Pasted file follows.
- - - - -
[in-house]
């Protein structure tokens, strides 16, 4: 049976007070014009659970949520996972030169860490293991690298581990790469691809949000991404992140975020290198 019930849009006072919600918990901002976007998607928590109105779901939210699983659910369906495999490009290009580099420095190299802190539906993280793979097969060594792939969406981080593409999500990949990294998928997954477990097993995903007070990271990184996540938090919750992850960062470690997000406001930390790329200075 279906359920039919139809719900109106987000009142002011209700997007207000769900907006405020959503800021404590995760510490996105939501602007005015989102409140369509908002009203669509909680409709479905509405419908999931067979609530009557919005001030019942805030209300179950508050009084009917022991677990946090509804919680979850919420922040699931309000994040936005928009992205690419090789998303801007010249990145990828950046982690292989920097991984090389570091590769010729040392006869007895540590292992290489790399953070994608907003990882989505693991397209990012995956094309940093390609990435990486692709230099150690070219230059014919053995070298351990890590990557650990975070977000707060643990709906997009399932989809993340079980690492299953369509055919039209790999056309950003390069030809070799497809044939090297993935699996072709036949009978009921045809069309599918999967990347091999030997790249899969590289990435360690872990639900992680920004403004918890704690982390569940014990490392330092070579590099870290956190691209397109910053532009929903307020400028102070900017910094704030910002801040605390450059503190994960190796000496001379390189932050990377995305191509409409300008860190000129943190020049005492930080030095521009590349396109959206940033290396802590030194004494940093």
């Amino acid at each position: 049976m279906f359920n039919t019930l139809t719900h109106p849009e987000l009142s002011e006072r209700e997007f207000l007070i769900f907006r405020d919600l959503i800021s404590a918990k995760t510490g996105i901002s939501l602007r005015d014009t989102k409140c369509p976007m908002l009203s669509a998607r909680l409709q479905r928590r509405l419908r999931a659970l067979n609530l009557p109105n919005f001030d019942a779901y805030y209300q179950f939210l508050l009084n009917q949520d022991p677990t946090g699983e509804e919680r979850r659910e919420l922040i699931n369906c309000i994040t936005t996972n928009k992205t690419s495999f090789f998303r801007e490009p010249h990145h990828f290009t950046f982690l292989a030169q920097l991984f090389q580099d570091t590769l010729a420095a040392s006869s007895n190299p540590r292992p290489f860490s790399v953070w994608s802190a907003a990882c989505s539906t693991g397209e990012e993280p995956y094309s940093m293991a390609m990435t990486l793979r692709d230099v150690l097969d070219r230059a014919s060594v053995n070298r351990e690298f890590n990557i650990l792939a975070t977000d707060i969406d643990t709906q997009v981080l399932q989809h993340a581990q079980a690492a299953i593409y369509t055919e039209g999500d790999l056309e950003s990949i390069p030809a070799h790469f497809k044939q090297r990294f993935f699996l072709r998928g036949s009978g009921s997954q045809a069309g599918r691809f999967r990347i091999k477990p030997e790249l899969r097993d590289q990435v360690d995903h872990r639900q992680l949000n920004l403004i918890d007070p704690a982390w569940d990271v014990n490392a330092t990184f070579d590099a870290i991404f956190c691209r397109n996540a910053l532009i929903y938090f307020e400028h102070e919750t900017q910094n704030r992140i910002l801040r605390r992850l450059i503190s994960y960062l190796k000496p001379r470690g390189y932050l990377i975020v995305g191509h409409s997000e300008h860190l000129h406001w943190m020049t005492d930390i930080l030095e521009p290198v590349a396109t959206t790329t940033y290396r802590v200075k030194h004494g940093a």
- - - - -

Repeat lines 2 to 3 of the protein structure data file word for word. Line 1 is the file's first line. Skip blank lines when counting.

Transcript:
């Protein structure tokens, strides 16, 4: 049976007070014009659970949520996972030169860490293991690298581990790469691809949000991404992140975020290198 019930849009006072919600918990901002976007998607928590109105779901939210699983659910369906495999490009290009580099420095190299802190539906993280793979097969060594792939969406981080593409999500990949990294998928997954477990097993995903007070990271990184996540938090919750992850960062470690997000406001930390790329200075 279906359920039919139809719900109106987000009142002011209700997007207000769900907006405020959503800021404590995760510490996105939501602007005015989102409140369509908002009203669509909680409709479905509405419908999931067979609530009557919005001030019942805030209300179950508050009084009917022991677990946090509804919680979850919420922040699931309000994040936005928009992205690419090789998303801007010249990145990828950046982690292989920097991984090389570091590769010729040392006869007895540590292992290489790399953070994608907003990882989505693991397209990012995956094309940093390609990435990486692709230099150690070219230059014919053995070298351990890590990557650990975070977000707060643990709906997009399932989809993340079980690492299953369509055919039209790999056309950003390069030809070799497809044939090297993935699996072709036949009978009921045809069309599918999967990347091999030997790249899969590289990435360690872990639900992680920004403004918890704690982390569940014990490392330092070579590099870290956190691209397109910053532009929903307020400028102070900017910094704030910002801040605390450059503190994960190796000496001379390189932050990377995305191509409409300008860190000129943190020049005492930080030095521009590349396109959206940033290396802590030194004494940093």
């Amino acid at each position: 049976m279906f359920n039919t019930l139809t719900h109106p849009e987000l009142s002011e006072r209700e997007f207000l007070i769900f907006r405020d919600l959503i800021s404590a918990k995760t510490g996105i901002s939501l602007r005015d014009t989102k409140c369509p976007m908002l009203s669509a998607r909680l409709q479905r928590r509405l419908r999931a659970l067979n609530l009557p109105n919005f001030d019942a779901y805030y209300q179950f939210l508050l009084n009917q949520d022991p677990t946090g699983e509804e919680r979850r659910e919420l922040i699931n369906c309000i994040t936005t996972n928009k992205t690419s495999f090789f998303r801007e490009p010249h990145h990828f290009t950046f982690l292989a030169q920097l991984f090389q580099d570091t590769l010729a420095a040392s006869s007895n190299p540590r292992p290489f860490s790399v953070w994608s802190a907003a990882c989505s539906t693991g397209e990012e993280p995956y094309s940093m293991a390609m990435t990486l793979r692709d230099v150690l097969d070219r230059a014919s060594v053995n070298r351990e690298f890590n990557i650990l792939a975070t977000d707060i969406d643990t709906q997009v981080l399932q989809h993340a581990q079980a690492a299953i593409y369509t055919e039209g999500d790999l056309e950003s990949i390069p030809a070799h790469f497809k044939q090297r990294f993935f699996l072709r998928g036949s009978g009921s997954q045809a069309g599918r691809f999967r990347i091999k477990p030997e790249l899969r097993d590289q990435v360690d995903h872990r639900q992680l949000n920004l403004i918890d007070p704690a982390w569940d990271v014990n490392a330092t990184f070579d590099a870290i991404f956190c691209r397109n996540a910053l532009i929903y938090f307020e400028h102070e919750t900017q910094n704030r992140i910002l801040r605390r992850l450059i503190s994960y960062l190796k000496p001379r470690g390189y932050l990377i975020v995305g191509h409409s997000e300008h860190l000129h406001w943190m020049t005492d930390i930080l030095e521009p290198v590349a396109t959206t790329t940033y290396r802590v200075k030194h004494g940093a």